Biostatistics Research Day is an annual departmental event that showcases student research and promotes interdisciplinary research among graduate students and faculty in Public Health.
This year's speaker is James Dignam, PhD (BIOST '94).
Meetings of the Eastern North American Region of the International Biometric Society (a.k.a. "ENAR meetings") are held in late March or early April each year and reflect the broad interests of the Society, including both quantitative techniques and application areas. Faculty and student presenters from the Department of Biostatistics regularly participate giving invited talks, contributed talks, and poster presentations.
The Joint Statistical Meetings, known simply as "JSM", is the largest gathering of statisticians held annually in North American. Faculty and student presenters from the Department of Biostatistics regularly participate giving invited talks, contributed talks, and poster presentations. Our students often receive top awards and participate in the affiliated career marketplace at the event.
Yongli Shuai of the Department of Biostatistics defends his dissertation on "Multinomial Logistic Regression and Prediction Accuracy for Interval-Censored Competing Risks Data".
Graduate faculty of the University and all other interested parties are invited to attend
Interval-censored competing risks data are ubiquitous in biomedical research fields. The direct parametric modeling of the cumulative incidence functional (CIF) is appealing due to its intuitive probability interpretation and easy implementation. This dissertation is to study and extend the multinomial logistic regression (MLR) model to interval-censored competing risks data. The MLR model naturally guarantees the additivity property of the event-specific probabilities under competing risks. A cubic B-Spline-based sieve method is then adopted to add flexibility into the proposed MLR model. The second study objective is to develop the prediction error (PE) as a model-free metric to evaluate and validate the prediction accuracy for interval censored competing risks data. Adopting the method of the pseudo-value estimator, this dissertation work proposes a novel approach to estimate the PE under the interval censored competing risks setting. Simulation studies are presented to assess performance of the MLR model and the PE in different scenarios. The proposed methods were then applied to a community-based study of cognitive impairment in aging population.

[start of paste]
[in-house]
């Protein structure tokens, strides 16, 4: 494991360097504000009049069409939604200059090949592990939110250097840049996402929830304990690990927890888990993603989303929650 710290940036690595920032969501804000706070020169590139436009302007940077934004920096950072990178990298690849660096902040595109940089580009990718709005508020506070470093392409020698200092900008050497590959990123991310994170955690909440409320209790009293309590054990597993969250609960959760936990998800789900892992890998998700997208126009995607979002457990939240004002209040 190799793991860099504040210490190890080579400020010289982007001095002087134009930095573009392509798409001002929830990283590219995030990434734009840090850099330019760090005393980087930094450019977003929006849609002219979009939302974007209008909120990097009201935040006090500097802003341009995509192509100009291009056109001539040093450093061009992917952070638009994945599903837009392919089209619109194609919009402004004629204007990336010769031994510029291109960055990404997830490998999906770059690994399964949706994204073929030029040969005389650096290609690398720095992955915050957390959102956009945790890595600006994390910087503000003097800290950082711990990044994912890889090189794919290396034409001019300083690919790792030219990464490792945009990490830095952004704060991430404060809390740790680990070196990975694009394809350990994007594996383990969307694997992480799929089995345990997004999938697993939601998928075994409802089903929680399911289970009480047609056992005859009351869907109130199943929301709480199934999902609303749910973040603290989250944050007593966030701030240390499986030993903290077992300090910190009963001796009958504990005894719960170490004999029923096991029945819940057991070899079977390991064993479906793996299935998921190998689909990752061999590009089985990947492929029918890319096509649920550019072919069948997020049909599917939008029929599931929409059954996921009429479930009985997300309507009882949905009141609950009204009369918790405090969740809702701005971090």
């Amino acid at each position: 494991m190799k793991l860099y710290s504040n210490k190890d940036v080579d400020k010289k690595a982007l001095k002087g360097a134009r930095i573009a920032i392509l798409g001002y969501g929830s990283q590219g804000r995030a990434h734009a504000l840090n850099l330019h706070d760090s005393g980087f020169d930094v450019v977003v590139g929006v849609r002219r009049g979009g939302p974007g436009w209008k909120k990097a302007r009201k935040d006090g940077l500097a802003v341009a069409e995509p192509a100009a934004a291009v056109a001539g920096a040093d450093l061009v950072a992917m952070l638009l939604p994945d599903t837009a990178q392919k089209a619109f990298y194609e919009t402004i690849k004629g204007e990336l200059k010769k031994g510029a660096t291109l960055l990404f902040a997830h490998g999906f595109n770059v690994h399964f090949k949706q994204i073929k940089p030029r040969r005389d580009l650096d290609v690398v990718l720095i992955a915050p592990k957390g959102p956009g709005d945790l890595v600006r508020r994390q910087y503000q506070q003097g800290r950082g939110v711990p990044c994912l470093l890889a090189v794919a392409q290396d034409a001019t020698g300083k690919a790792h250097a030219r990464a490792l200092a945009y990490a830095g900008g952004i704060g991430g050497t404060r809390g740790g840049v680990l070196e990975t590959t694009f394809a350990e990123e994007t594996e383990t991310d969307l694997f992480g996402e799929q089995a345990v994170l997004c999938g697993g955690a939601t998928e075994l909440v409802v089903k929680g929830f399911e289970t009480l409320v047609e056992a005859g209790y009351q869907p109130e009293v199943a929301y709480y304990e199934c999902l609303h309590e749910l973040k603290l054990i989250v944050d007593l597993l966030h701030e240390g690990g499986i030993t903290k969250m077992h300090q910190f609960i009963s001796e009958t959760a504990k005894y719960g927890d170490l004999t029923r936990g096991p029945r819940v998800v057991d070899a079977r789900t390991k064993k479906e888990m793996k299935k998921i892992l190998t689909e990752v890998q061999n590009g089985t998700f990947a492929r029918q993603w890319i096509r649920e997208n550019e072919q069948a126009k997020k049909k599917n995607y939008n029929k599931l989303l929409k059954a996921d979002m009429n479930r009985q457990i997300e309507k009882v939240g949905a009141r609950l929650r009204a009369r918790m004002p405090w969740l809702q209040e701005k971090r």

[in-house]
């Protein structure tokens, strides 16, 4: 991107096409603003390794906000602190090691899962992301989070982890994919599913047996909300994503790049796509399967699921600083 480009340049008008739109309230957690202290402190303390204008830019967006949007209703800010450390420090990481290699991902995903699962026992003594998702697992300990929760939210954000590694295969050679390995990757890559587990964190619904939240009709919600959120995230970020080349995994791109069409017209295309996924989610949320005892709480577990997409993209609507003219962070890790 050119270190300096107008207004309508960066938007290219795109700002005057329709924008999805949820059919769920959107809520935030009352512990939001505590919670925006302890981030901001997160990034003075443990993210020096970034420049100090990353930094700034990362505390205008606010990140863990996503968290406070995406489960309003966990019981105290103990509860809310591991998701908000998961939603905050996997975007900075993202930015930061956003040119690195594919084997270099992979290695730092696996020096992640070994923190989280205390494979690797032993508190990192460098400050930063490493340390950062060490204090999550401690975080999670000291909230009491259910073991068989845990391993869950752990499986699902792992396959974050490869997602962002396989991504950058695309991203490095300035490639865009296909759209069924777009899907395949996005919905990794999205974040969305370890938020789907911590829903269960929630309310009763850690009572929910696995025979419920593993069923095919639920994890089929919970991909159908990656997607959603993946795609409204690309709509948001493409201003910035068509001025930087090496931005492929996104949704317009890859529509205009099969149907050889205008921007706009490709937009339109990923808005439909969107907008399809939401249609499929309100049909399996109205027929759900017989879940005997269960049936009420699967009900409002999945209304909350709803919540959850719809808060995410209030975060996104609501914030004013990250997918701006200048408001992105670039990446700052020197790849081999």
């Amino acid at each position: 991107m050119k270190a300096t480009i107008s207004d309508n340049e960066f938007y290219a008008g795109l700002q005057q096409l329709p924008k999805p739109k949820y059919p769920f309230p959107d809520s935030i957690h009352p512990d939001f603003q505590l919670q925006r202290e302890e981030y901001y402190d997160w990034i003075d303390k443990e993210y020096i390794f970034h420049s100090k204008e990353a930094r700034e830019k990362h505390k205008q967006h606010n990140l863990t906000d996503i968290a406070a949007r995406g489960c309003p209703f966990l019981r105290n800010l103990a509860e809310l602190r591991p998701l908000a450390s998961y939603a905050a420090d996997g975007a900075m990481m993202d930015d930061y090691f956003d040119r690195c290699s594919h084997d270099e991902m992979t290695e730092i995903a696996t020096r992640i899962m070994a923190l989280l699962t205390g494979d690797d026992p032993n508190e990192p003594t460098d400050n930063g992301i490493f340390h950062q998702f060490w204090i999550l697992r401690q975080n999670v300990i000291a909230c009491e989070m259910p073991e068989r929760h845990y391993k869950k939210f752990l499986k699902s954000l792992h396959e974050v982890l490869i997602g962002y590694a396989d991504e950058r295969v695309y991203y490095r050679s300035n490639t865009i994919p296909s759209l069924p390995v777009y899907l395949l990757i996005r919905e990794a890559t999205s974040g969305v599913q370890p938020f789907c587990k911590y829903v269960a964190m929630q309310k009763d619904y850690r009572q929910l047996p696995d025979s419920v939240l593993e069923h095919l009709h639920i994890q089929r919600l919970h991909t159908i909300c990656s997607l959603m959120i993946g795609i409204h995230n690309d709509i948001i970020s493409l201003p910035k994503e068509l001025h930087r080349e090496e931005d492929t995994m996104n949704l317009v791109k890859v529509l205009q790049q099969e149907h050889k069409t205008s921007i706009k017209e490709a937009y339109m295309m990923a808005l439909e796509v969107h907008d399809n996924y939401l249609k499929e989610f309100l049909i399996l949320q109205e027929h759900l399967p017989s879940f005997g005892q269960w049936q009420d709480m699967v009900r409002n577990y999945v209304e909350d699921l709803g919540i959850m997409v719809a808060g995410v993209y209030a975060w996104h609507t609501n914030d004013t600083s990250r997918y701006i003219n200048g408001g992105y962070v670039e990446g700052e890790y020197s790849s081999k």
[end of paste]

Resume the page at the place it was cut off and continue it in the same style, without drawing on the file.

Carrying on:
Public Health Significance: Interval-censored competing risks data could be often encountered in biomedical research that is essential for public health, such as rehabilitation and pain medicine. The proposed methods provide precise yet flexible modeling of such data with straightforward interpretation on how predictors affect the CIF, as well as useful tools to evaluate and validate the prediction accuracy of the developed models.
Last Updated On Monday, April 9, 2018 by Valenti, Renee Nerozzi
Created On Tuesday, November 7, 2017
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